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What You Need to do to Get Your Resume in Front of the Right Person

Keywords can make or break your chances of breaking through the clutter

It’s OK to admit it: Writing a resume can be painful.

Of course, graduating from a professional training program for medical assisting, medical billing and coding, computer networking and security, or graphic design and animation may help you to be more competitive in job markets such as Northern New Jersey, the greater New York area, or New England, but all the training in the world won’t help if no one sees your resume.

Here’s the thing you need to remember: In today’s job market, many resumes are sent through electronic sorting systems. That means your document has to make it past the electronic gatekeepers before it has a chance of being viewed by a human being.

Scoring points with the computer

The sorting systems are programmed to scan resumes for certain keywords and phrases that match what the company is looking for. Any document that doesn’t have a certain percentage of keyword matches isn’t going to be seen by a hiring manager, so make sure you’re using the same terminology as the employer.

Carefully go over each job listing that you’re applying for. Be prepared to tweak your resume slightly each time you send it out. That way, you can mimic the exact language the company uses.

For example, if the company refers to certain computer programs, ensure that you’re referring to those programs in exactly the same way on your resume.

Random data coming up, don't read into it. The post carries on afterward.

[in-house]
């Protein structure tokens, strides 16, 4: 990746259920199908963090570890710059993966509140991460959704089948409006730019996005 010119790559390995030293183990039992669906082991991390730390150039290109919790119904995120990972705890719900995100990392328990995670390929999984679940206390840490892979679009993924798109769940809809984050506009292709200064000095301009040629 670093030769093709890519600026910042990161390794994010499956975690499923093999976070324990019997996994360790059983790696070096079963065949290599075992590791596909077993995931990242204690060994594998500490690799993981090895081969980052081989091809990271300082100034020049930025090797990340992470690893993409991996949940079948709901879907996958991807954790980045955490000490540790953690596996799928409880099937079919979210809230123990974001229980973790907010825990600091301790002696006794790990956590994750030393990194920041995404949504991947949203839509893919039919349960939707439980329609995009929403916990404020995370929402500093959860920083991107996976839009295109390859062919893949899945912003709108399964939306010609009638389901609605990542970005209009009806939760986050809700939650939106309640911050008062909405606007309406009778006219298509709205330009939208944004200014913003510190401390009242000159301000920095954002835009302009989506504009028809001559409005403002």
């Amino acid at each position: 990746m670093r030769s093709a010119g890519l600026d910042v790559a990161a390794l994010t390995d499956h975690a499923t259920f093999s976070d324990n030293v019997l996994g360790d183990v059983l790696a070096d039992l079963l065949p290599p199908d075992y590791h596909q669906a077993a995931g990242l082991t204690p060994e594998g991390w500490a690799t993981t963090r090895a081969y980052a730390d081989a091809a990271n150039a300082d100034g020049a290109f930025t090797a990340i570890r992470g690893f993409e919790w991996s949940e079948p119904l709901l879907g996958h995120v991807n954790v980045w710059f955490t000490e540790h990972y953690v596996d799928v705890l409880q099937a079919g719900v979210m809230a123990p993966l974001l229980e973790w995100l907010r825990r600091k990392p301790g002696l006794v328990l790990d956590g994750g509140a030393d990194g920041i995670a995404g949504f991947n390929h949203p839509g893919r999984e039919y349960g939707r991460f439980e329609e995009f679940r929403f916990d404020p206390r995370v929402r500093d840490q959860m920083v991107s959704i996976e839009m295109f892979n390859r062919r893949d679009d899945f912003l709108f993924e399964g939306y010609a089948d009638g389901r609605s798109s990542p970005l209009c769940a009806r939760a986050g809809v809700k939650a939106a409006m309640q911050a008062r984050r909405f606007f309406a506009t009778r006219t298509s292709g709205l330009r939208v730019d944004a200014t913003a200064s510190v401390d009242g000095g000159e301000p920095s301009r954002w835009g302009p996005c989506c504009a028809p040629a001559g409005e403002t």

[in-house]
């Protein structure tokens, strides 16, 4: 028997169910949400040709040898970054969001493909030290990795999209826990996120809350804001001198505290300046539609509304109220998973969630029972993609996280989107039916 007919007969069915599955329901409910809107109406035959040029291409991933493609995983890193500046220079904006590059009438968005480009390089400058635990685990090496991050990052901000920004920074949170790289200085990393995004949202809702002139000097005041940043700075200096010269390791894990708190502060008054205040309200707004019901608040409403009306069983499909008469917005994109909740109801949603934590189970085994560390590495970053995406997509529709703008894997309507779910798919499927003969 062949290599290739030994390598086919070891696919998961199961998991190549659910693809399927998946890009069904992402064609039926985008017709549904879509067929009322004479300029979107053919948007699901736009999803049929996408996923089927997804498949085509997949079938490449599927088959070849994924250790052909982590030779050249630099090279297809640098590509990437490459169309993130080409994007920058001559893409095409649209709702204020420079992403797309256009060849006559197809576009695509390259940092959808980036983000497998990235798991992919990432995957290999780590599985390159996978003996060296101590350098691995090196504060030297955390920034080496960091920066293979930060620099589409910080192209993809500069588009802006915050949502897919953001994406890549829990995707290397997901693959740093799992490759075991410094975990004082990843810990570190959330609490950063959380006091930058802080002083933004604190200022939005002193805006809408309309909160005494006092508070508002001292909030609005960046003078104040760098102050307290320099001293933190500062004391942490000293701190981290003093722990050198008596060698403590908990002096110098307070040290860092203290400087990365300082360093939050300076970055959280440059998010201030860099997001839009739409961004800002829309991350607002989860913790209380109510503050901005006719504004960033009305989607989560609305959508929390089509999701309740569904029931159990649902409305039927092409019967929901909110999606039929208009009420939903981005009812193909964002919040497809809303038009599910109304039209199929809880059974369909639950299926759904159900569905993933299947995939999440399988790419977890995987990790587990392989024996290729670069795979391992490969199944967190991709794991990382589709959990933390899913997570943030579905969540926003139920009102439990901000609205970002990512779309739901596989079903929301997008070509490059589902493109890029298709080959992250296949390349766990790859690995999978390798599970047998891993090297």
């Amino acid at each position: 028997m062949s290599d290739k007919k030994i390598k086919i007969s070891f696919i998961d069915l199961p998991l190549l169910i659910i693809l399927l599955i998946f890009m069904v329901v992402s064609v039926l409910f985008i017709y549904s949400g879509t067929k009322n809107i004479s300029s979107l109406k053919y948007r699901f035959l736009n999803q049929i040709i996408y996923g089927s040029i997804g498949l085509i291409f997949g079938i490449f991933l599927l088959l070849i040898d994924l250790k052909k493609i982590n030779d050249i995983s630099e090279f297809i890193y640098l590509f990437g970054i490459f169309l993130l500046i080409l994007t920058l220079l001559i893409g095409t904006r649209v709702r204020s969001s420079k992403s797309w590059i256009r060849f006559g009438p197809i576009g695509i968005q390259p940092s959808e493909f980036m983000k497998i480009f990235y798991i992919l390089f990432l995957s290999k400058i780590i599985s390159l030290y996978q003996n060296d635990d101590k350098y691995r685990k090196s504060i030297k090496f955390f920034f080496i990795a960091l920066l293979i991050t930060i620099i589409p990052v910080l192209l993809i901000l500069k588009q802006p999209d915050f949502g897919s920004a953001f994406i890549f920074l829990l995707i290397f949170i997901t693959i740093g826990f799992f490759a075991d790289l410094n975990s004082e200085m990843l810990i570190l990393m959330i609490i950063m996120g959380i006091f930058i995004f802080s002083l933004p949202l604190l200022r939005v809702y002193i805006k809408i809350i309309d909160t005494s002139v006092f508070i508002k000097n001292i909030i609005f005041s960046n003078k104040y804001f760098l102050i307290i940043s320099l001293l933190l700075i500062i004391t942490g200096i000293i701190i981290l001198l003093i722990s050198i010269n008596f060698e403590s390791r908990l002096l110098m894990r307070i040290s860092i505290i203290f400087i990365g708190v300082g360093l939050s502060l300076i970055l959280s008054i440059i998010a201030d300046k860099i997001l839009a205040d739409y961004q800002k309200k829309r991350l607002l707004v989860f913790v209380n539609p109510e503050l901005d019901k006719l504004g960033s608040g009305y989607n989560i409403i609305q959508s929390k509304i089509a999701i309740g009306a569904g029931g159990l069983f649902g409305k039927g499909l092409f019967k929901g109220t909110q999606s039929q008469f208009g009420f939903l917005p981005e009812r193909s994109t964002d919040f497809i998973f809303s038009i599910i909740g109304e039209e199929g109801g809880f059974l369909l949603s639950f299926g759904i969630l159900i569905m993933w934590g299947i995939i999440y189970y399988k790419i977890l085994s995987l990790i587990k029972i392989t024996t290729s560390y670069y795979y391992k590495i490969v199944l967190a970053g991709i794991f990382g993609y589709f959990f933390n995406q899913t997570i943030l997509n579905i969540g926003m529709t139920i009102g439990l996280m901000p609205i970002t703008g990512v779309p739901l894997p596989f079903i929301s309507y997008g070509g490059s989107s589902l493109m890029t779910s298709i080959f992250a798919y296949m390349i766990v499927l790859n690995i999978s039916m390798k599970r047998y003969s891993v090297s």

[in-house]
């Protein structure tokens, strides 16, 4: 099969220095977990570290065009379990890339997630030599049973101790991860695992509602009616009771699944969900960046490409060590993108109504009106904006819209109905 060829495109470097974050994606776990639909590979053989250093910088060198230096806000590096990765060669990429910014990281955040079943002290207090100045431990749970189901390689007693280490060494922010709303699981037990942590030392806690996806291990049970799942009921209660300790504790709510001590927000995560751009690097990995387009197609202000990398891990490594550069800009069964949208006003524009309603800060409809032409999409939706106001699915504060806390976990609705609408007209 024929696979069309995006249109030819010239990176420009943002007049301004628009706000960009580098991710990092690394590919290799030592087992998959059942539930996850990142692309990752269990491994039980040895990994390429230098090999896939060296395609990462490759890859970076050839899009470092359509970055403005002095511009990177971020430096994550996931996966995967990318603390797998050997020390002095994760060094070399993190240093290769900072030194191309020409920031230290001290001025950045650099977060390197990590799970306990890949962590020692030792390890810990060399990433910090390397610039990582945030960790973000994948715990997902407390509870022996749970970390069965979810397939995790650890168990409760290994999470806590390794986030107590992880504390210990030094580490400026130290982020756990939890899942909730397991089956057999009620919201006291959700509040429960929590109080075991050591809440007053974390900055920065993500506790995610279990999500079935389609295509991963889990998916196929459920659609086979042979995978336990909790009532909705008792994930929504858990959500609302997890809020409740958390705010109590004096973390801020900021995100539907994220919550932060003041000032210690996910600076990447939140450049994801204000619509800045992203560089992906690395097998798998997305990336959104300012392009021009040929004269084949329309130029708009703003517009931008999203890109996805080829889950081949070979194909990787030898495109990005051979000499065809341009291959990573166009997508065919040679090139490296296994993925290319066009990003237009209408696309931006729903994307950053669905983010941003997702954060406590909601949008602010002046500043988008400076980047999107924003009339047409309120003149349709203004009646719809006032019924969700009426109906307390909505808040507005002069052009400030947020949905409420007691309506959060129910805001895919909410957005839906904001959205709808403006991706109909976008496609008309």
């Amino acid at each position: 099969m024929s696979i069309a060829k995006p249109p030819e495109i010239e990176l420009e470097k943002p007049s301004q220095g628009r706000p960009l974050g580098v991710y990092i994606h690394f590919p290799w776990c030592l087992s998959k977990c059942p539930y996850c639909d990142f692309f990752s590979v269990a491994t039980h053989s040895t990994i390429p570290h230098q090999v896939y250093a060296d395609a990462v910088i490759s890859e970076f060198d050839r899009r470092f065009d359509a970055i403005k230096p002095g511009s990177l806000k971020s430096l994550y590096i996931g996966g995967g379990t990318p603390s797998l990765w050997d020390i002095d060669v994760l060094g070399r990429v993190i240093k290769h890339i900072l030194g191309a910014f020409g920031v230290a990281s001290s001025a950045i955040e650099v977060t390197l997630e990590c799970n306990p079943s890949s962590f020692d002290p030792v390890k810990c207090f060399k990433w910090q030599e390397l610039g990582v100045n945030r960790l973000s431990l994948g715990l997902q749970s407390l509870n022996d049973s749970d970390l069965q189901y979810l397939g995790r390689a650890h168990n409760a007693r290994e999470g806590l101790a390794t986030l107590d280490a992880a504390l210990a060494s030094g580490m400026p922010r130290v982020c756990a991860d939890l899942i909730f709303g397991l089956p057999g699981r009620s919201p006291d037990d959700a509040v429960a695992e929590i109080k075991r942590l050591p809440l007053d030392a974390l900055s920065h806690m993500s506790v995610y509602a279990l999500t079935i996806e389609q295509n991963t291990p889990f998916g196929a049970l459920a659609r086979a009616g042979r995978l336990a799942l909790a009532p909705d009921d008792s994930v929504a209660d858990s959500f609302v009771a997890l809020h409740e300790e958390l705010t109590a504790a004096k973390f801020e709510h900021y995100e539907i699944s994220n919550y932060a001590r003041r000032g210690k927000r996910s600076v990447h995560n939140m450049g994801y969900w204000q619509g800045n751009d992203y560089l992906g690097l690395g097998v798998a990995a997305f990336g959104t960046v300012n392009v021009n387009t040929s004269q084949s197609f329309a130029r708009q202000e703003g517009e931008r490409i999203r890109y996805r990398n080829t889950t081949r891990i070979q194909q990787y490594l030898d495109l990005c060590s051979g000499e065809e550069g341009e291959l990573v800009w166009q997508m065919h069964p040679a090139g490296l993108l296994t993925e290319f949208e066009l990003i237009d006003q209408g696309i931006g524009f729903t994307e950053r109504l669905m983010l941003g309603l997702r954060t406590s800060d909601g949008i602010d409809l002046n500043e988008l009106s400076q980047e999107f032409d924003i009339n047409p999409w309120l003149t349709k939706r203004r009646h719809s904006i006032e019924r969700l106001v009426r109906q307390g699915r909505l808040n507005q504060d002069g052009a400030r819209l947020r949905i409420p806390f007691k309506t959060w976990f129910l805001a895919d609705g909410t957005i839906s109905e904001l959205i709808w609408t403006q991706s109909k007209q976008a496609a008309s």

Keep in mind that your resume is a not a once-and-done deal. It’s a good idea to create one that you really like, and then tweak it for each job that you apply for.

Human contact

While keywords are important, don’t go overboard so that your resume wouldn’t make sense to a human being. Remember, once your resume makes it past the sorting system, a hiring manager will probably be reviewing it.

Ensure that your resume addresses each characteristic or qualification that was spelled out in the job listing. Note specific accomplishments, including any times you served in a leadership role, were in charge of certain processes, or demonstrated dependability at work.

Of course, being truthful is extremely important. Highlight your achievements, but don’t make anything up.

Format for clarity

There are many different ways to format your resume, but don’t get too hung up on this step. There’s not a right or wrong way to lay out your resume, as long as the information is clear. Search online for a resume template and find one that you like.

Then go back to the list of characteristics you created from the job post. As you write your objective, craft it as if you’re applying specifically and only for that job. Imagine that the job listing is a puzzle piece and that you’re creating another piece that’s a perfect fit.

Have questions about how to create a resume? Stop by career services for some help.

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